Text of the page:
ASAM Steps Up Efforts to Reduce Incidence of NAS

The incidence of Neonatal Abstinence Syndrome (NAS) increased 600 percent from 2003 to 2009, which has fueled increased efforts to address the problem. ASAM has joined that effort with educational events at Med-Sci along with other health care groups outside of the conference.

“NAS refers to a collection of syndromes that infants can display if their mother takes a drug that causes dependency. The baby gets that drug during the pregnancy, and once the cord is cut, the drug supply is cut off and the baby may have withdrawal symptoms,” said Jacquelyn J. Starer, MD, FASAM, ABAM Diplomate.

“The term ‘NAS’ implies that it is an opioid withdrawal syndrome, but many substances can cause NAS, including sedatives, barbiturates, nicotine, alcohol, and even SSRIs. The biggest epidemic now is opioid use,” said Dr. Starer, Associate Director, Physician Health Services, Waltham, Massachusetts.

NAS was discussed at two separate sessions at Med-Sci—Symposium 2A, “Update on Women’s Issues,” on Friday and Course 5, “Neonatal Abstinence Syndrome: Understanding the Variations in Expression of Symptoms and Mitigating Them,” on Saturday.

Beyond Med-Sci, ASAM is developing education modules related to NAS and addiction among pregnant women as part of the PCSS-MAT program, Dr. Starer said. PCSS-MAT is the acronym for Providers’ Clinical Support System for Medication-Assisted Treatment. One part of the PCSS-MAT program involves physicians trained in addiction medicine signing up at to serve as mentors to other physicians, such as primary care physicians, pediatricians, and obstetrician/gynecologists, who may deal with women’s issues in addiction.

“If they have questions or difficult cases, I am available, or someone else is available, to talk to them and give them advice,” Dr. Starer said. “This puts the specialist in everybody’s back pocket because many people do not have access to consultants specialized in these conditions. Obstetricians don’t generally have training in managing addiction, so this is a nice way to bring it together.

“The PCSS program is not fully rolled out, but ASAM is developing online educational modules related to primary care and women’s health, especially in the treatment of addiction among pregnant women, in the hopes of impacting NAS. We would like physicians in the community, whether they be obstetricians or pediatricians or family practitioners, to become more comfortable in managing pregnant women with addiction, recognizing NAS in babies and becoming well equipped to provide the best treatment for both.”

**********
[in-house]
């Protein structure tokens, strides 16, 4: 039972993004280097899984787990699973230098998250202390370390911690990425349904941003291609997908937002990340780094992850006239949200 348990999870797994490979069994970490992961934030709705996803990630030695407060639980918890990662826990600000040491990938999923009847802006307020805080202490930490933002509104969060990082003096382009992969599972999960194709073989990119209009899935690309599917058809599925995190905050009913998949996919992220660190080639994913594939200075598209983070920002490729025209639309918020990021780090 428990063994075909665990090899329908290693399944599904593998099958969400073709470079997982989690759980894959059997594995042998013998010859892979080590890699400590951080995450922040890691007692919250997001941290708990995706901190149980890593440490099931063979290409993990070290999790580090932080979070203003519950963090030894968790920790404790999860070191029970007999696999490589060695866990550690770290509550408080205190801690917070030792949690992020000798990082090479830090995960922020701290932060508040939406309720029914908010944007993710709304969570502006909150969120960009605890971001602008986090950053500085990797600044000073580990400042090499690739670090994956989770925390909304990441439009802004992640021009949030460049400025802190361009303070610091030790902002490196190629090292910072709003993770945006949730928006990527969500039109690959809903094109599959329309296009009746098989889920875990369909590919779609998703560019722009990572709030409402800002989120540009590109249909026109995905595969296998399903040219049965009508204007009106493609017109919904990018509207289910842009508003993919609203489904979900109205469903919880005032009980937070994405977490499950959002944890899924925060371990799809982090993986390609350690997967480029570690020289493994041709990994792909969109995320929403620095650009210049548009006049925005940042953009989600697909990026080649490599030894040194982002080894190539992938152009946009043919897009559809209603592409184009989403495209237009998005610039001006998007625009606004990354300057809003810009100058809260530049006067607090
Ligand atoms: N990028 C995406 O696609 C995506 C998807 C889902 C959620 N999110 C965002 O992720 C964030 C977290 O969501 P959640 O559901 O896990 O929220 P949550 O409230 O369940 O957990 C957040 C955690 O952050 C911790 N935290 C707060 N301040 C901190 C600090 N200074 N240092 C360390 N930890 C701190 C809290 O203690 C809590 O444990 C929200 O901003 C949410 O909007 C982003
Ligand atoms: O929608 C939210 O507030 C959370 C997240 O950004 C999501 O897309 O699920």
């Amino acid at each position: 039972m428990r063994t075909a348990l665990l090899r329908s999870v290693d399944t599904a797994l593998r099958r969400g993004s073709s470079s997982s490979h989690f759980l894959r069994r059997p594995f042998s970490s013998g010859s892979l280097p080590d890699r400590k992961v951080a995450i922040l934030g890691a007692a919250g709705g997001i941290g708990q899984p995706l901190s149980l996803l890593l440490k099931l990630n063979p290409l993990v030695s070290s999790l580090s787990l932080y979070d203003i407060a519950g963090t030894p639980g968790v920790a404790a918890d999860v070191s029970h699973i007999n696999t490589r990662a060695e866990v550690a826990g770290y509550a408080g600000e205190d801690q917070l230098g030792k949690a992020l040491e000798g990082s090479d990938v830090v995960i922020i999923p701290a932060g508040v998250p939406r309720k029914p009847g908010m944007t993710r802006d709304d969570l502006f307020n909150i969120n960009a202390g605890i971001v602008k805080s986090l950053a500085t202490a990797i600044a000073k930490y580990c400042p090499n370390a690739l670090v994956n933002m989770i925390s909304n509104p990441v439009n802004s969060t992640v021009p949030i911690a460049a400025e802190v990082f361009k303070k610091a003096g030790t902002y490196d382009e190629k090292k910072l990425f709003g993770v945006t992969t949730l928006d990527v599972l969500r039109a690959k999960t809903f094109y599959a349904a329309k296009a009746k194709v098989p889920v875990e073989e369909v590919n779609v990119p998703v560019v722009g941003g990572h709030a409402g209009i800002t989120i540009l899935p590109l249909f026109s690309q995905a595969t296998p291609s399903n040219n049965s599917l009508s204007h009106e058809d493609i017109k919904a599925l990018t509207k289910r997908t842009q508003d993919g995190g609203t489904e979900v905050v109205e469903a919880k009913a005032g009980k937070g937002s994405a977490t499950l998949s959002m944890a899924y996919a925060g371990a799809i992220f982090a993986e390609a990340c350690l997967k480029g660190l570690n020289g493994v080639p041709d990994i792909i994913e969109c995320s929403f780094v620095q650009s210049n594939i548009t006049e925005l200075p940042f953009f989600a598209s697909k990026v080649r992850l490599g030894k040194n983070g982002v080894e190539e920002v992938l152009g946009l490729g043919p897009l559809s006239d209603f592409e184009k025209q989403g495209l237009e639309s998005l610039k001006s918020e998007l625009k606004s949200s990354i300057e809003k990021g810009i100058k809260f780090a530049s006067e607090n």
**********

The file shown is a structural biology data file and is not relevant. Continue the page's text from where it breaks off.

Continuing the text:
As another part of the PCSS-MAT program, ASAM’s efforts include presenting an eight-hour training and certification course on buprenorphine prescribing at the American College of Obstetricians and Gynecologists Annual Clinical Meeting. The course will enable obstetricians to obtain the Drug Enforcement Administration “X” waiver, allowing them to prescribe buprenorphine for opioid dependence.

“This is helpful because a lot of doctors are uncomfortable about treating women with buprenorphine when they are pregnant,” Dr. Starer said. “If we can get enough obstetricians on board, they can provide the prescription while the woman is pregnant and in the post-partum period. With the mentoring program, they will have the resources available to be comfortable in providing this care even if they don’t have a lot of experience.”

ASAM began working on these programs in January 2013, and also extends its efforts into other women’s issues through the ASAM Women and SUDS (Substance Use Disorders) Action Group.

“It is critically important to take integrated approaches to pregnant women with substance use disorders because both obstetrics and addiction tend to be segmented and somewhat separate from general medical care,” Dr. Starer said. “While respecting patients’ confidentiality is important, we need these women to understand that it is in their best interests to have their providers communicate, and consent to the sharing of information. The more information you have you can present a convincing case to the woman to do something that is beneficial to her.”